Wilmorite Properties, the owner of Tysons I shopping mall, last week announced a $100 million redevelopment plan for the former site of a Woodrop and Lothrop store on the east side of the mall.
Mall management will visit a national leasing convention in Las Vegas next week to seek tenants for about 30 national retailers and another 20-25 restaurants, a mix of both “white table cloth” restaurants and family-style fast food outlets for a new food court.
The new construction will add 50 percent more square footage to the former site of Woodie’s and JC Penney, and ADC will locate an 18-screen movie theater there with stadium seating.
Already 230,000 square feet, another 120,000 square feet will bring the total size to 350,000 square feet.
The theaters plan an August, 2005, opening. Construction will begin in January, 2004. The theaters will have stadium seating with 18-inch risers for unobstructed viewing and “loveseat” seating, with an extra six inches of legroom and armrests that lift out of the way so viewers can sit closer together.
Kathy Hannon, general manager at Tysons, said the addition will take the mall from 10th to sixth place in size in the nation.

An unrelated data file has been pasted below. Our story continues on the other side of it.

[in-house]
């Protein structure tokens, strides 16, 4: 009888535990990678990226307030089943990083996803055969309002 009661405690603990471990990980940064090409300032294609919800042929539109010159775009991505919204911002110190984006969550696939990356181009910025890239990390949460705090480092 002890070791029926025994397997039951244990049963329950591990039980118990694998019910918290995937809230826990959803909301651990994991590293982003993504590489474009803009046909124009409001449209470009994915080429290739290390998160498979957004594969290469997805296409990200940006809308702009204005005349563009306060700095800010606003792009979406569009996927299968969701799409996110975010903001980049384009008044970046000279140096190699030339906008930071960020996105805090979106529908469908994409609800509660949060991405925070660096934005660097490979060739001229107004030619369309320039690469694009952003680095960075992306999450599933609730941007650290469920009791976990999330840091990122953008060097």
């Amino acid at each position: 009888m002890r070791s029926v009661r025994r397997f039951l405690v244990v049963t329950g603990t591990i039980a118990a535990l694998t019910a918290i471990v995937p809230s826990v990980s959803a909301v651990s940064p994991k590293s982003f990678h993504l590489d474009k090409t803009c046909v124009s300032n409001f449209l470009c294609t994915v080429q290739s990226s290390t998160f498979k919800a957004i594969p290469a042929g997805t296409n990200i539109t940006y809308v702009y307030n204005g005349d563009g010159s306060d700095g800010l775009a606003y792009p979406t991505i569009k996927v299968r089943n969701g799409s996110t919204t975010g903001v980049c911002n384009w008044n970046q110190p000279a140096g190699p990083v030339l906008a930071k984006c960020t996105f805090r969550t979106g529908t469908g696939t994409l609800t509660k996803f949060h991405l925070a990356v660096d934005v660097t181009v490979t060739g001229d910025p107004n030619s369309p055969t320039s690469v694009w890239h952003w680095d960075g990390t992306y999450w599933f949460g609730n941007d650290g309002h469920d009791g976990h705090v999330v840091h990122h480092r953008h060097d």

Smaller specialty stores reflect Tysons’ market niche as the largest mall in the Washington area and the first to land trendy new stores. But existing retailers don’t want to give up their space, so the new addition will allow a new mix of stores.
Tysons has several opening soon, including Inner Self, a lingerie shop for older women, and Dry Ice, a new store for the rapidly shifting tastes of teenaged girls.
After Woodie’s closed in 1995, JC Penney took over the site, but its attempt to upgrade its image to meet Tysons high-fashion standard was unsuccessful.
Tysons I presently has a food court corridor, which it will keep, but will add two more dining areas, Hannon said.
On the first floor will be five “white table cloth restaurants” and on the third floor of the new area there will be an entirely new food court for families and children with as many as 12 food outlets.
The new construction will consume the at-grade parking lot outside the east entrance to JC Penney and a smaller lot that is rarely used.
To accommodate parking, a new deck will be built on the north side of the expansion, which will have 1,675 spaces.
Hannon showed a photo taken on “Black Friday,” the day after Thanksgiving Day last year. It shows the roof of an existing parking deck on the south side of the redevelopment area that is less than half full.
To access that area, a new “speed ramp” will be constructed. Cars can access the roof quickly, without circulating around internal ramps, and the occupants will already be on the third-floor level of the movie theaters, which they’ll access directly from a bridge without going outside.
Hannon said the hours when people go to the movies complement office hours, which will spread the traffic more evenly in the area.